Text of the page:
Sunday, February 24, 2008

Home Sweet Home

I am going home! After being in Afghanistan for just shy of seven months, it is time for me to leave. I will admit, my departure is bitter sweet. Although I am eager for my life to return to normal and to reunite with loved ones, there is a part of me that will miss Afghanistan. Over the past seven months I have met many incredible individuals who come together to do their part to make this world a better place. There is something to be said for working alongside such dedicated and admirable individuals. I have formed friendships that will no doubt last well beyond my departure and will allow me share our common experiences together for many years to come.

But aside from those coalition forces present in theatre, I have also formed strong relationships with some of the Afghans that I have had the pleasure to work with. It is incredible to think that although we do not even speak the same language, we were still able to express our personalities and find some common ground necessary to form a friendship. It is my hope that these ties can continue to thrive after my time is complete.

After seven months it is difficult to simply walk away and revert back to who you were without taking a piece of this experience home with you. I have experienced a nation that is in need of assistance. In Canada, it is easy to hear of such things on the evening news and quickly dismiss all thoughts on the matter once the story ends. But, when you live it for such an extended period of time, it is not so easy to dismiss. I have witnessed the struggle. I have seen firsthand the results of 30 years of war and the damage and destruction caused by years of fighting. I have seen the effects that this has had on the Afghan people and the conditions in which they now live. But most of all, I have seen their desire to survive. I have seen them continue to fight against the odds and persevere. Although the fight continues, I can see that there is hope.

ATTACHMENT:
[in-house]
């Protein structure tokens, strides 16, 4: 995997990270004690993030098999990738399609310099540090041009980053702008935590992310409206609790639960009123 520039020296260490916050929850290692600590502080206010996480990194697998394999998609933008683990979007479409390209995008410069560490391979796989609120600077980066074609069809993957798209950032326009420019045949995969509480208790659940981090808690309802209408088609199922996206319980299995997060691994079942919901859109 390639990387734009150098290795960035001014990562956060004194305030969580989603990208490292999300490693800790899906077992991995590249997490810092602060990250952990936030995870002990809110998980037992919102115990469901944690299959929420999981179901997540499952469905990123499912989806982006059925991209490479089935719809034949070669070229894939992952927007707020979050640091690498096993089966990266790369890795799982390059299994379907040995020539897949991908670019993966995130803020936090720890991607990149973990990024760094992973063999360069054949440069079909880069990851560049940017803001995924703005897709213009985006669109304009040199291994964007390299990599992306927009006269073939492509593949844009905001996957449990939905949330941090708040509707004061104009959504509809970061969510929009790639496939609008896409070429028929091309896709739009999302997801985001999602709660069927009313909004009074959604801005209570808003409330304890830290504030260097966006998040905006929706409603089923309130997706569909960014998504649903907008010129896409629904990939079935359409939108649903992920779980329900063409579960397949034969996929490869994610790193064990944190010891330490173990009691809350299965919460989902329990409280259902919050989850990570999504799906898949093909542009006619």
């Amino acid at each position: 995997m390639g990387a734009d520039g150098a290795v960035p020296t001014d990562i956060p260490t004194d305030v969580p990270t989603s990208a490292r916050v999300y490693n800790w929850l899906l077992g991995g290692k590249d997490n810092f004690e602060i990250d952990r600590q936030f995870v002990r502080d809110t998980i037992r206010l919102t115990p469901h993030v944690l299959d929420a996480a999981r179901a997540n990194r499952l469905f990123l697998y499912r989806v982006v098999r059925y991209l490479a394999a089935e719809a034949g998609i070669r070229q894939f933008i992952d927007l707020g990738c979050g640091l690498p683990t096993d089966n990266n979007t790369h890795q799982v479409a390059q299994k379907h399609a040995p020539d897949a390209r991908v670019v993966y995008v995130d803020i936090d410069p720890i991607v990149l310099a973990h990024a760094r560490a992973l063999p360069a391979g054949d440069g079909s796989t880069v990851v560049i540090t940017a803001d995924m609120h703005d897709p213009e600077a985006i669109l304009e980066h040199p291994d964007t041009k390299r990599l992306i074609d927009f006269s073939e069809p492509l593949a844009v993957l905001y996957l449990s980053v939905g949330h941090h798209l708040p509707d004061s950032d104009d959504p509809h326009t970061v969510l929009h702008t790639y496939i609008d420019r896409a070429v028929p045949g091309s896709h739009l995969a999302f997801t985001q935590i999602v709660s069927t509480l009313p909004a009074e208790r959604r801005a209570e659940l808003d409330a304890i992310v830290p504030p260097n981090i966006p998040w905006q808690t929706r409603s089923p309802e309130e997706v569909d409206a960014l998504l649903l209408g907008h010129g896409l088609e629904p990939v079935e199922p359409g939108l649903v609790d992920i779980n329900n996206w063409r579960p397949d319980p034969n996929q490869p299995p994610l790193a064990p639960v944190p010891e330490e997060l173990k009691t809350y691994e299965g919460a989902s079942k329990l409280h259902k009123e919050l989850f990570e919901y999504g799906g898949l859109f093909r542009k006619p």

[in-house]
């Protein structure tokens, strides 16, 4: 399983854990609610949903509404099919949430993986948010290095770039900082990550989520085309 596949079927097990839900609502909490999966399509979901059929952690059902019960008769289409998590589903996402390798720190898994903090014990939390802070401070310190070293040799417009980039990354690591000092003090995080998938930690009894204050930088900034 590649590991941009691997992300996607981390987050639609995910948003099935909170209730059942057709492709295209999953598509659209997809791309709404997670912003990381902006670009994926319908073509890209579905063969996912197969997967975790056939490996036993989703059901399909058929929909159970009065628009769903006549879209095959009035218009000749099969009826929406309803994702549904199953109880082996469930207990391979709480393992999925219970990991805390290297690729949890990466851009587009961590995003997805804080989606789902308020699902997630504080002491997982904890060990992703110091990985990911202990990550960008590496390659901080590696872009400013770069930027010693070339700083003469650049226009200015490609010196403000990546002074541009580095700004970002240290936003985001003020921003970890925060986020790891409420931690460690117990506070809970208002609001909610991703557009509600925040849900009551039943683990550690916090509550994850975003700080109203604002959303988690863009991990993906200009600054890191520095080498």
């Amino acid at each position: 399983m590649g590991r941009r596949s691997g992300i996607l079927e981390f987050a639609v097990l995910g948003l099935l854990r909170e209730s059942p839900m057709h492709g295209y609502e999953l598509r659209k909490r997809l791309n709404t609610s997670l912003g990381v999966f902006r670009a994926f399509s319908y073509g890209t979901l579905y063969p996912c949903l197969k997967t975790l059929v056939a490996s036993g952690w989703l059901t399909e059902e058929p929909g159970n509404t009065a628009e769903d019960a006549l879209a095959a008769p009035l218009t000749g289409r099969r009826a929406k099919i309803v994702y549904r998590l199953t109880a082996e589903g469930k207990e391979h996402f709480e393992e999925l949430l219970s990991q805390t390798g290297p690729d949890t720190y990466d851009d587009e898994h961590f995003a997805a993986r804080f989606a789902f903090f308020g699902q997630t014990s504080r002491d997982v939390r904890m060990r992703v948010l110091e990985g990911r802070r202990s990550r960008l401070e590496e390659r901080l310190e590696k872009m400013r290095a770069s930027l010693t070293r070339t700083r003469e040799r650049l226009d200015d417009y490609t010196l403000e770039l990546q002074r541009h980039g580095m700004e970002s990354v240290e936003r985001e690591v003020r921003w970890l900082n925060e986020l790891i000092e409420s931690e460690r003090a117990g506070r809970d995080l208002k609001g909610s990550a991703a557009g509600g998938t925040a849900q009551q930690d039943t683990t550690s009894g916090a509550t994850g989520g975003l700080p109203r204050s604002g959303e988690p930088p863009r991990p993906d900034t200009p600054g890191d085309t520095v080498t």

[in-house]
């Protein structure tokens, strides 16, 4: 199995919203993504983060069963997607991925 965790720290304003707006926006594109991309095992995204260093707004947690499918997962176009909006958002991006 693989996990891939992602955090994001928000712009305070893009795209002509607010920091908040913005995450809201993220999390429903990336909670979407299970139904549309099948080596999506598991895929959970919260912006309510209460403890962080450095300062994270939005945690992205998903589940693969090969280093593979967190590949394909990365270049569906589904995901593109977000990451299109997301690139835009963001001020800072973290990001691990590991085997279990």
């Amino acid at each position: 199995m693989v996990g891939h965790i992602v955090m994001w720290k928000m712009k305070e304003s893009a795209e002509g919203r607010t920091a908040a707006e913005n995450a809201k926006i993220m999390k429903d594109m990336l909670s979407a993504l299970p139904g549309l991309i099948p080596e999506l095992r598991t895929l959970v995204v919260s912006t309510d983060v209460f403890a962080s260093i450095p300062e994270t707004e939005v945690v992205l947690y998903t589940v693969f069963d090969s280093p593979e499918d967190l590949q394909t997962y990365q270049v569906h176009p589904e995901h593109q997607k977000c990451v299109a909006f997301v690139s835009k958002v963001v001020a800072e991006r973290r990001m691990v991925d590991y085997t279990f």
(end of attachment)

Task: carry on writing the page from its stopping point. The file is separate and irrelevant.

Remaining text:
As this will be my last post, I want to take the opportunity to thank you for visiting my site. Over the past seven months I have posted a weekly blog on a number of different topics. It was a chance for me to simply get some thoughts out and share those with anyone who was willing to stop by and read. It was my wish to provide some insight into the life of a deployed soldier but also to provide some information on our role in Afghanistan. I have received lots of feedback and I hope that I have fulfilled my promise.

So with that, thank you for your support and for your wishes for a safe return. I wish you all the best and I will sign off, until the next time when I am asked to dawn my uniform once again in order to help those who are unable to do so on their own.


Friday, February 15, 2008

Valentine’s Day

For most people in Canada, Valentine’s Day is a time to unleash the hopeless romantic in all of us and do something out of the ordinary for that special someone in our lives. For others, it is nothing more than a hyped-up greeting card holiday meant to get consumers out of the winter blues and into their local retail outlets to spend, spend, spend.

Well, in Afghanistan, it is neither…we simply call it Thursday. I will admit that this year Valentine’s Day did not even make it onto my radar screen. Not even one forethought to send home so much as a romantic note. I wonder how that special someone in my life will react to such a faux pas on my part. However, in my own defence, I do have a valid excuse. In Afghanistan we do not have the luxury of those constant reminders that are present in greeting card shops and shopping malls in Canada beginning at the start of January. We don’t get the constant television commercials, radio spots or billboard advertisements reminding us to mark February 14th on our calendars. And even if we did, there is little that we could do about it. It isn’t as if Afghanistan is known for its heartfelt gifts that tend to make the ladies weak at the knees.